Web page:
OTTAWA — The Constitution allows Ottawa and the provinces to set up a national securities regulator, the Supreme Court says in a ruling that could help advance a plan for countrywide oversight of capital markets.
In its unanimous ruling Friday, the high court also found that federal draft legislation for national regulation of the trade in stocks, bonds and other investments falls within Parliament's powers, as it does not tread on provincial turf.
The decision provides long-sought legal clarity for an idea under discussion since at least the 1930s.
However, the court stressed it is up to the provinces and territories to decide whether participation in a national regulatory system is in their best interests, calling it a "political choice."
Quebec Finance Minister Eric Girard swiftly reaffirmed the province's opposition to a national regime. "We acknowledge the Supreme Court of Canada ruling, but intend to retain our autonomy and keep our expertise in Quebec."
The division of constitutional powers has made Canada an anomaly — a leading industrialized country with a patchwork of provincial and territorial regulators instead of a national one.
Supporters of a pan-Canadian regulator say it would eliminate duplication, reduce red tape and ensure more consistent enforcement and investor protection.
In an earlier ruling, the Supreme Court said in 2011 that a draft bill to create a national regulator strayed beyond federal jurisdiction, as the provinces and territories have constitutional authority over most elements of securities regulation.
Still, the court said it was open to Ottawa and the provinces to exercise their respective powers over securities harmoniously, in the spirit of co-operative federalism.
With that in mind, British Columbia, Saskatchewan, Ontario, New Brunswick, Prince Edward Island, Yukon and the federal government signed a memorandum of agreement to create a new regulatory system.
The plan includes a common regulator, a council of ministers to play a supervisory role, a model law that provinces and territories could pass, and federal legislation to manage systemic risk, allow for data collection and address criminal matters.
In July 2015, the Quebec government asked the province's Court of Appeal to consider the proposal's constitutional validity.
The Quebec appeal court said last year the Constitution does not authorize creation of a Canadian securities regulator under a single body as envisioned in the memorandum of agreement. It also flagged concerns with aspects of the draft federal legislation on the proposed role and powers of the council of ministers.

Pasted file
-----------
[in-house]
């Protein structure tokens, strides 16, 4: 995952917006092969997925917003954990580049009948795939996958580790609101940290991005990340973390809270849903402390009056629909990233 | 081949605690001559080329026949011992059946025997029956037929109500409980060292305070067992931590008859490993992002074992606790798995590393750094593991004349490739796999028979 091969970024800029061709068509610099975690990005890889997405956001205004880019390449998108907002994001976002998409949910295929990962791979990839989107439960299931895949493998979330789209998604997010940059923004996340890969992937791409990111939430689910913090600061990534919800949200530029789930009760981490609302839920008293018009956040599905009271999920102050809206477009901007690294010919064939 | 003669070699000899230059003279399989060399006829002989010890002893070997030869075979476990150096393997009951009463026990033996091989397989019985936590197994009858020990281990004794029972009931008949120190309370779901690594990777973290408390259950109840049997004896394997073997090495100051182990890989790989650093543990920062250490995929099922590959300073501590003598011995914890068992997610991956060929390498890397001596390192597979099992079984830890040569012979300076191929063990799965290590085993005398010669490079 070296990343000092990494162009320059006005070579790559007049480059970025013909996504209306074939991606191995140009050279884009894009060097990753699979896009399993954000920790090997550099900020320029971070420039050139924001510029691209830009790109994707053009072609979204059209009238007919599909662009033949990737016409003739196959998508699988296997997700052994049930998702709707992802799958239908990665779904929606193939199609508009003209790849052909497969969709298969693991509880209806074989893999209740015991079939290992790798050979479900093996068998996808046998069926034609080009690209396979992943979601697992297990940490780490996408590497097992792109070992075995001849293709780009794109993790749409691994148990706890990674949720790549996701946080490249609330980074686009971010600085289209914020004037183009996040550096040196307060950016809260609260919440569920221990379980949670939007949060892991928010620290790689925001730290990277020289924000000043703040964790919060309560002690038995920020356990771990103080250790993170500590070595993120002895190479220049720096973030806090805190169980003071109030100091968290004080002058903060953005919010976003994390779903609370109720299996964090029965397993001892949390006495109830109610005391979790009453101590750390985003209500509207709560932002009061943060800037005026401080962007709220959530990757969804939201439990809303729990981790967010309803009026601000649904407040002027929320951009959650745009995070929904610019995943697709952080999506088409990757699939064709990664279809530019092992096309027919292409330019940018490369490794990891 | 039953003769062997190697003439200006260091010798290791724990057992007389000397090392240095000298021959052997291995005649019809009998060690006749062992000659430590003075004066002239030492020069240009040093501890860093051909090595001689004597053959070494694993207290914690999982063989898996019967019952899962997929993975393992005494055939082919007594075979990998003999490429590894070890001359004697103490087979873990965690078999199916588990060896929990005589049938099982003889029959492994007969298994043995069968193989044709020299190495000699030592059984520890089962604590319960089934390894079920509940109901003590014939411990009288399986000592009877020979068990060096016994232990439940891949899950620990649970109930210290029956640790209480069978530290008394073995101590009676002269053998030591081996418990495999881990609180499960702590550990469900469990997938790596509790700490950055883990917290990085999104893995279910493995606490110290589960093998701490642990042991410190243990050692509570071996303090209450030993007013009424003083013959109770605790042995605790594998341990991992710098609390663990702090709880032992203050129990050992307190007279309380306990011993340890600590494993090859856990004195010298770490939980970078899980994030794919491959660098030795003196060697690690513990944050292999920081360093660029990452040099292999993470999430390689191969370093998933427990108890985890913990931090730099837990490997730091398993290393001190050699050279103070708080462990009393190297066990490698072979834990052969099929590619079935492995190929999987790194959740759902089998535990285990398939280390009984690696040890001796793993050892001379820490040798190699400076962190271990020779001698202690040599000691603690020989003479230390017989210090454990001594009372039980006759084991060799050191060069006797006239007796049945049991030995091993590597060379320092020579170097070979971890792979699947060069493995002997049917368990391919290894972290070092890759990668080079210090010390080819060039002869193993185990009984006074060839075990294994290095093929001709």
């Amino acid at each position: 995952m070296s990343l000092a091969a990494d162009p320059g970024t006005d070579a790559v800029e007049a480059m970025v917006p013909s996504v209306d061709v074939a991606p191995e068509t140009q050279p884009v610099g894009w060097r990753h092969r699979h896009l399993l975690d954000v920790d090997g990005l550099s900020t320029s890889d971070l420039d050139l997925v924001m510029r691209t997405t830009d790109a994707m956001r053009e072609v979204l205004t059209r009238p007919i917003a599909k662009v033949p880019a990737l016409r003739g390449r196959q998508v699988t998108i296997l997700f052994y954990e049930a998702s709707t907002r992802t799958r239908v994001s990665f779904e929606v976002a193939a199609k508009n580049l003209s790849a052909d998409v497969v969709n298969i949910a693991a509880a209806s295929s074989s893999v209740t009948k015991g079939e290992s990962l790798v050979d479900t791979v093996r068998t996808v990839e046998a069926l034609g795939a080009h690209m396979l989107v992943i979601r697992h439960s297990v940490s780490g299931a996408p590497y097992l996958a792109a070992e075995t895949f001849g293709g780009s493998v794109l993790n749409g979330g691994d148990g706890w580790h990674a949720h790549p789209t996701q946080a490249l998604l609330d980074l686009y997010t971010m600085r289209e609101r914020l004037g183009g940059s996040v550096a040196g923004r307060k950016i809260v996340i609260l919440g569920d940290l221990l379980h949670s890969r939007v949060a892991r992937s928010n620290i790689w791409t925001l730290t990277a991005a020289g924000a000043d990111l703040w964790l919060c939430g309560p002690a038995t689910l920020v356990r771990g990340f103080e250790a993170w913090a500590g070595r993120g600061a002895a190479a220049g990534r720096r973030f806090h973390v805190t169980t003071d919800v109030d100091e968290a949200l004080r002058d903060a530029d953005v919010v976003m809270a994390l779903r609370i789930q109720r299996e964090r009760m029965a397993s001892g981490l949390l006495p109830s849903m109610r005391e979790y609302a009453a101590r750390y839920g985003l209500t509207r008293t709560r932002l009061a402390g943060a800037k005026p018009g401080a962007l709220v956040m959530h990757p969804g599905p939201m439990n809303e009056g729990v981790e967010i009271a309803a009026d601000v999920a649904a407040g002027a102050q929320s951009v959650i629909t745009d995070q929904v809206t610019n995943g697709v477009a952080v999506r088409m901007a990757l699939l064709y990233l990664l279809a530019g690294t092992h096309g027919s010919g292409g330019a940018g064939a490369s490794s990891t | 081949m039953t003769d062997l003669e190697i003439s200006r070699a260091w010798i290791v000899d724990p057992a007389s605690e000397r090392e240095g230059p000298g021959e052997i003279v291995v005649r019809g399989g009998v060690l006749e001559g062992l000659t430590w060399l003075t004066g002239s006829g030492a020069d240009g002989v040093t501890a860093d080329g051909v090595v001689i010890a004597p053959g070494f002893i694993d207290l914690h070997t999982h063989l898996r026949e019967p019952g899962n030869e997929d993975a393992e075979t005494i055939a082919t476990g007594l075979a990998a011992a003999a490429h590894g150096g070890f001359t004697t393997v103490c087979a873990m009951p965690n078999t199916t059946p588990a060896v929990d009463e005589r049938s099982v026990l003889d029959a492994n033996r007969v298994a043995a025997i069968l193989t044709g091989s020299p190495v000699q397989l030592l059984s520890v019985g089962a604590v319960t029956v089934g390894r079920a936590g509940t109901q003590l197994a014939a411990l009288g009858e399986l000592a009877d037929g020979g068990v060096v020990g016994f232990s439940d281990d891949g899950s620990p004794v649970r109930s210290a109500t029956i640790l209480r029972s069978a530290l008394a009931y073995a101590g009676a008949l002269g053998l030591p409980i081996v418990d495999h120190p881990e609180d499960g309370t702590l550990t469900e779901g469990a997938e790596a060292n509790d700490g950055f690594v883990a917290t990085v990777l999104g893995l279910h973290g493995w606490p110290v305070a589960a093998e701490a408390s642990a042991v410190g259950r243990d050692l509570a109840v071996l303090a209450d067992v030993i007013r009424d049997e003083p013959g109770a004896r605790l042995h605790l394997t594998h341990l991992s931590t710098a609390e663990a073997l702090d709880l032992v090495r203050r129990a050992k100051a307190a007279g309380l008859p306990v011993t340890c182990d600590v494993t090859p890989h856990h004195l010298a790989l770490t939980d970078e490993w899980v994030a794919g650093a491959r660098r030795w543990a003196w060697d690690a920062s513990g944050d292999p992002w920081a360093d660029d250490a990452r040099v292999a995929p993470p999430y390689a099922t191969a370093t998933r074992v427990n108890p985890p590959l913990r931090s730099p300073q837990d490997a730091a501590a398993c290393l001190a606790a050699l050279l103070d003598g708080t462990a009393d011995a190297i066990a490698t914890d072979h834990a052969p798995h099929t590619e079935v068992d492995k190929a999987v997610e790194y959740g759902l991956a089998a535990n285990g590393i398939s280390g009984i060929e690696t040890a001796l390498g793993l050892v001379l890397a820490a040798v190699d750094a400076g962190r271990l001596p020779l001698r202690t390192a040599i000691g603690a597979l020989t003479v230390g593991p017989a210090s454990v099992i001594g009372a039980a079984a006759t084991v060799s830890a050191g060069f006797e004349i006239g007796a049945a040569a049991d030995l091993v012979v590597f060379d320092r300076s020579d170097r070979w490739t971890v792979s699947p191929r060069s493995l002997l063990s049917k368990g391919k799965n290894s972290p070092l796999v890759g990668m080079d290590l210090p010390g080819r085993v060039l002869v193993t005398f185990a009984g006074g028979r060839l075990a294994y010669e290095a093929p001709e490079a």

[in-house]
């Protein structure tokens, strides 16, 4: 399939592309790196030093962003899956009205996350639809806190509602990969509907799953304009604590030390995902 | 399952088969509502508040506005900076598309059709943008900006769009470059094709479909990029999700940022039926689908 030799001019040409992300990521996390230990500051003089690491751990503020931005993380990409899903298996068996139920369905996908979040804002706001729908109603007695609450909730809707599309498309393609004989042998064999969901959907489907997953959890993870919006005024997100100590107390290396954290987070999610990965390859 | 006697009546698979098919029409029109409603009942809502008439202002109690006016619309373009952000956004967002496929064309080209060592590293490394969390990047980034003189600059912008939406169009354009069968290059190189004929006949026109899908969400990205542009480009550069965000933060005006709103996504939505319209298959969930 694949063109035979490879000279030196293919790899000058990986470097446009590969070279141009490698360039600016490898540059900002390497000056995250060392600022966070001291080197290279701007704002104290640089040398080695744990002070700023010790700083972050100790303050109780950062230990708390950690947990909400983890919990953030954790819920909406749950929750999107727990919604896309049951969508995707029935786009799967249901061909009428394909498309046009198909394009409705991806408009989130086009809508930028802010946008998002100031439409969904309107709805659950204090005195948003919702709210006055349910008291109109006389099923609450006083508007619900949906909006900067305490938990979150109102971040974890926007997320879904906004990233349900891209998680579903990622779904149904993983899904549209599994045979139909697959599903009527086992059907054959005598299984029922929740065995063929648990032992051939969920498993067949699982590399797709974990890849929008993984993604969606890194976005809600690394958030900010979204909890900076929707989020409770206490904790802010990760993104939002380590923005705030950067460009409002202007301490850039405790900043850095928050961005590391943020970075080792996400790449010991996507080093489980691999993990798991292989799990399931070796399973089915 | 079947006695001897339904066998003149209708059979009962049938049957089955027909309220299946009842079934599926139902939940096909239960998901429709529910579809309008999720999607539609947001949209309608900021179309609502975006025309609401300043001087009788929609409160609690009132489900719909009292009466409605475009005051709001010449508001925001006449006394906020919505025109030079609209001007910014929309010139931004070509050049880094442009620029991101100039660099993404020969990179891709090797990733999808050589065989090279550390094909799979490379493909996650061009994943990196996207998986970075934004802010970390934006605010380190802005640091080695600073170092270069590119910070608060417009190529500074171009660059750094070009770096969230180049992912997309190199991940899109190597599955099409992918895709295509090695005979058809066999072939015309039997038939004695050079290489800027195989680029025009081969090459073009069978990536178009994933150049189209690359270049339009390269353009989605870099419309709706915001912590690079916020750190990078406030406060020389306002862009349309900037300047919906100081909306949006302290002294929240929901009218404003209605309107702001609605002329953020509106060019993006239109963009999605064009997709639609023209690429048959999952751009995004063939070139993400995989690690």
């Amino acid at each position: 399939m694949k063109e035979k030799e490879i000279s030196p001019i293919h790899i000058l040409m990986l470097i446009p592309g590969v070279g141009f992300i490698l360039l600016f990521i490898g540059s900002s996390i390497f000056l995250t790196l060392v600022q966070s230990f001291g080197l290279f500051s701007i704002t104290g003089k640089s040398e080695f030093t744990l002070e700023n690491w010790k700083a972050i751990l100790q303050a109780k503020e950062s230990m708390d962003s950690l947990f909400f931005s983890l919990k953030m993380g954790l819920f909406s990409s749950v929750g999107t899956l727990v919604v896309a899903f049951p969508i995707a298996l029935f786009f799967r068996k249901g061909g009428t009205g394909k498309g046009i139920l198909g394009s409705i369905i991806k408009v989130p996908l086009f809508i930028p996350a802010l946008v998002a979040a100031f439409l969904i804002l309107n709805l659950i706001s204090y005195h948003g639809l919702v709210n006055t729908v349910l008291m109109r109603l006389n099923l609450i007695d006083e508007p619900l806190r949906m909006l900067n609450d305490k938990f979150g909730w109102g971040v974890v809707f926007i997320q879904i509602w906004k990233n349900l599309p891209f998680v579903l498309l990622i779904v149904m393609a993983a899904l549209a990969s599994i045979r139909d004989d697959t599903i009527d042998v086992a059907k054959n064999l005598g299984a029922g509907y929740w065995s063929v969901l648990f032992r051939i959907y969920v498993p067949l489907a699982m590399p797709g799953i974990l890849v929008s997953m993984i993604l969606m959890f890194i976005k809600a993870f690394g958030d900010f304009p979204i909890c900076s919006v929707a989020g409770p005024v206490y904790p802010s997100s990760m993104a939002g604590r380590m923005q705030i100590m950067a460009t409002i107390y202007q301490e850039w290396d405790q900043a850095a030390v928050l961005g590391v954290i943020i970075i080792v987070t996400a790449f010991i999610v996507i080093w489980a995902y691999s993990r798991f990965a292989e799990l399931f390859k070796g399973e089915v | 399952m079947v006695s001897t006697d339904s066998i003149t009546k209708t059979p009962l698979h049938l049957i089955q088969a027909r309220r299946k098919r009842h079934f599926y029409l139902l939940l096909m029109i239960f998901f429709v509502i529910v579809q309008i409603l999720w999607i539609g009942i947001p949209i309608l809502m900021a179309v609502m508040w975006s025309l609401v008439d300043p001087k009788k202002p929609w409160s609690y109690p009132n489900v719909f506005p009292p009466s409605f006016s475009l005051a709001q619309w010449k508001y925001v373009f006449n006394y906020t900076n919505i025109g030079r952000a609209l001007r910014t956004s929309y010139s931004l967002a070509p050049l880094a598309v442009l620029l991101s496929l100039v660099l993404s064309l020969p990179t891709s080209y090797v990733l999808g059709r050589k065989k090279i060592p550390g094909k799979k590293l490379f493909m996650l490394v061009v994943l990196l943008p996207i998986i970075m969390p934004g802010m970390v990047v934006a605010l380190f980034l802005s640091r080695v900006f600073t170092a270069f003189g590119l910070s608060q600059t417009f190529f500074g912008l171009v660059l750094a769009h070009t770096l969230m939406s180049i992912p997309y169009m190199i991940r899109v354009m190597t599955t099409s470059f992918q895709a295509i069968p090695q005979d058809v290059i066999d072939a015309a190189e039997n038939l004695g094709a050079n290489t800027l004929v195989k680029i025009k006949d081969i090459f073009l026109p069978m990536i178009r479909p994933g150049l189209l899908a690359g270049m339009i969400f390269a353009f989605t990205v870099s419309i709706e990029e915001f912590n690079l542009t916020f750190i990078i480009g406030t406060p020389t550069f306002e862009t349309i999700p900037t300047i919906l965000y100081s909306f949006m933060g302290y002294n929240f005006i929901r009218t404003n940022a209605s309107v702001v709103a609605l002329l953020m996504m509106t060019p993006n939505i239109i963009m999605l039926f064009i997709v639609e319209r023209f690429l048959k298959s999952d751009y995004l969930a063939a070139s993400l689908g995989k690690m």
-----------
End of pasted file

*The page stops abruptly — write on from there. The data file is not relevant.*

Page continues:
The federal government appealed to the Supreme Court on both matters.
In its decision Friday, the high court said the proposed co-operative system "does not improperly fetter" the sovereignty of legislatures.
The council of ministers, to be composed of provincial ministers responsible for regulation of capital markets and the federal finance minister, would not have power to unilaterally amend provincial legislation.
In addition, the high court concluded, the draft federal legislation falls within Parliament's trade and commerce powers under the Constitution.
The federal role in regulating capital markets would be limited to the detection, prevention and management of risk to the stability of the Canadian economy, the decision noted.
While provinces have the capacity to legislate in respect of systemic risk in their own markets, they do so from a local perspective. "The preservation of the integrity and stability of the Canadian economy is quite clearly a matter with a national dimension, and one which lies beyond provincial competence."
The court cautioned that its ruling is limited to the constitutionality of the planned system, and does not take into consideration many of the political and practical complexities.
The provinces and territories have an "unquestioned and equally sovereign right" to join or reject the plan, the decision said.
"When and whether to relinquish a degree of autonomy over the regulation of securities for the purpose of achieving national uniformity is entirely a matter of political choice."
— Follow @JimBronskill on Twitter
Jim Bronskill, The Canadian Press